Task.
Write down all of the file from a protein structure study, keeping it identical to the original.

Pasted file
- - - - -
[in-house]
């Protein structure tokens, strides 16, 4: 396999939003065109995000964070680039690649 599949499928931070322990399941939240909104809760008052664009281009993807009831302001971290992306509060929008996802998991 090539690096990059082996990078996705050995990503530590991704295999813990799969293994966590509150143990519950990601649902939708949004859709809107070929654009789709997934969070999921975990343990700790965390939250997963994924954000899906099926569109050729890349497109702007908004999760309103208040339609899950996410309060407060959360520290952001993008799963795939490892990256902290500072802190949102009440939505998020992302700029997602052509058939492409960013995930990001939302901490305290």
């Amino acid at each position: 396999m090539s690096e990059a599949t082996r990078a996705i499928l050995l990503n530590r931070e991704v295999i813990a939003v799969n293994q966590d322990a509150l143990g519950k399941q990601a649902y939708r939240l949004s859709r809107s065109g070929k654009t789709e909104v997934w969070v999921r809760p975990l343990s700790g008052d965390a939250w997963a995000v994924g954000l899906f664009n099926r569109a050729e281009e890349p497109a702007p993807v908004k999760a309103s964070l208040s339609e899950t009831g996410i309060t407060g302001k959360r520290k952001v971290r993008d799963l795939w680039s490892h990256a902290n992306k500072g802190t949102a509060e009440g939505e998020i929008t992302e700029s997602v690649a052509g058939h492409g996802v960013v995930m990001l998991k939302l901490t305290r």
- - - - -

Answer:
[in-house]
């Protein structure tokens, strides 16, 4: 396999939003065109995000964070680039690649 599949499928931070322990399941939240909104809760008052664009281009993807009831302001971290992306509060929008996802998991 090539690096990059082996990078996705050995990503530590991704295999813990799969293994966590509150143990519950990601649902939708949004859709809107070929654009789709997934969070999921975990343990700790965390939250997963994924954000899906099926569109050729890349497109702007908004999760309103208040339609899950996410309060407060959360520290952001993008799963795939490892990256902290500072802190949102009440939505998020992302700029997602052509058939492409960013995930990001939302901490305290």
């Amino acid at each position: 396999m090539s690096e990059a599949t082996r990078a996705i499928l050995l990503n530590r931070e991704v295999i813990a939003v799969n293994q966590d322990a509150l143990g519950k399941q990601a649902y939708r939240l949004s859709r809107s065109g070929k654009t789709e909104v997934w969070v999921r809760p975990l343990s700790g008052d965390a939250w997963a995000v994924g954000l899906f664009n099926r569109a050729e281009e890349p497109a702007p993807v908004k999760a309103s964070l208040s339609e899950t009831g996410i309060t407060g302001k959360r520290k952001v971290r993008d799963l795939w680039s490892h990256a902290n992306k500072g802190t949102a509060e009440g939505e998020i929008t992302e700029s997602v690649a052509g058939h492409g996802v960013v995930m990001l998991k939302l901490t305290r």